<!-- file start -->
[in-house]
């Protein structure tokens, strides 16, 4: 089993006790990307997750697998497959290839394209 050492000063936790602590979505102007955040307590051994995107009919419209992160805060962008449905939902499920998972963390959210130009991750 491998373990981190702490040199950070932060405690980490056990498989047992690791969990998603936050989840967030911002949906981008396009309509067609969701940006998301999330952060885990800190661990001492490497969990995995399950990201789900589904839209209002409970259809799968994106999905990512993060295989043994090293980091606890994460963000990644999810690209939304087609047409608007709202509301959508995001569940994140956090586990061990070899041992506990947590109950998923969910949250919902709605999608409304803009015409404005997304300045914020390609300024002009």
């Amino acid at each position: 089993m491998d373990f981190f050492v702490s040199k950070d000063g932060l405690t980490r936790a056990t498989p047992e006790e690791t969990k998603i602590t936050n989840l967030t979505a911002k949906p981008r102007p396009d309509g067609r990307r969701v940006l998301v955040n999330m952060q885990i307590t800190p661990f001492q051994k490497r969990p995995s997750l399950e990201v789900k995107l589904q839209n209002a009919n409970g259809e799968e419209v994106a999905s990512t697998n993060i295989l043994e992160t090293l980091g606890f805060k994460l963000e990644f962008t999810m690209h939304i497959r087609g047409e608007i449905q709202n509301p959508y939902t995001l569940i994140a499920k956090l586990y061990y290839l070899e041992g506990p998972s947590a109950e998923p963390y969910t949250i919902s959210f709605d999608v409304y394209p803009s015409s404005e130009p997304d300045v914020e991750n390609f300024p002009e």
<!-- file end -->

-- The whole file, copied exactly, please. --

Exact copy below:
[in-house]
């Protein structure tokens, strides 16, 4: 089993006790990307997750697998497959290839394209 050492000063936790602590979505102007955040307590051994995107009919419209992160805060962008449905939902499920998972963390959210130009991750 491998373990981190702490040199950070932060405690980490056990498989047992690791969990998603936050989840967030911002949906981008396009309509067609969701940006998301999330952060885990800190661990001492490497969990995995399950990201789900589904839209209002409970259809799968994106999905990512993060295989043994090293980091606890994460963000990644999810690209939304087609047409608007709202509301959508995001569940994140956090586990061990070899041992506990947590109950998923969910949250919902709605999608409304803009015409404005997304300045914020390609300024002009």
């Amino acid at each position: 089993m491998d373990f981190f050492v702490s040199k950070d000063g932060l405690t980490r936790a056990t498989p047992e006790e690791t969990k998603i602590t936050n989840l967030t979505a911002k949906p981008r102007p396009d309509g067609r990307r969701v940006l998301v955040n999330m952060q885990i307590t800190p661990f001492q051994k490497r969990p995995s997750l399950e990201v789900k995107l589904q839209n209002a009919n409970g259809e799968e419209v994106a999905s990512t697998n993060i295989l043994e992160t090293l980091g606890f805060k994460l963000e990644f962008t999810m690209h939304i497959r087609g047409e608007i449905q709202n509301p959508y939902t995001l569940i994140a499920k956090l586990y061990y290839l070899e041992g506990p998972s947590a109950e998923p963390y969910t949250i919902s959210f709605d999608v409304y394209p803009s015409s404005e130009p997304d300045v914020e991750n390609f300024p002009e």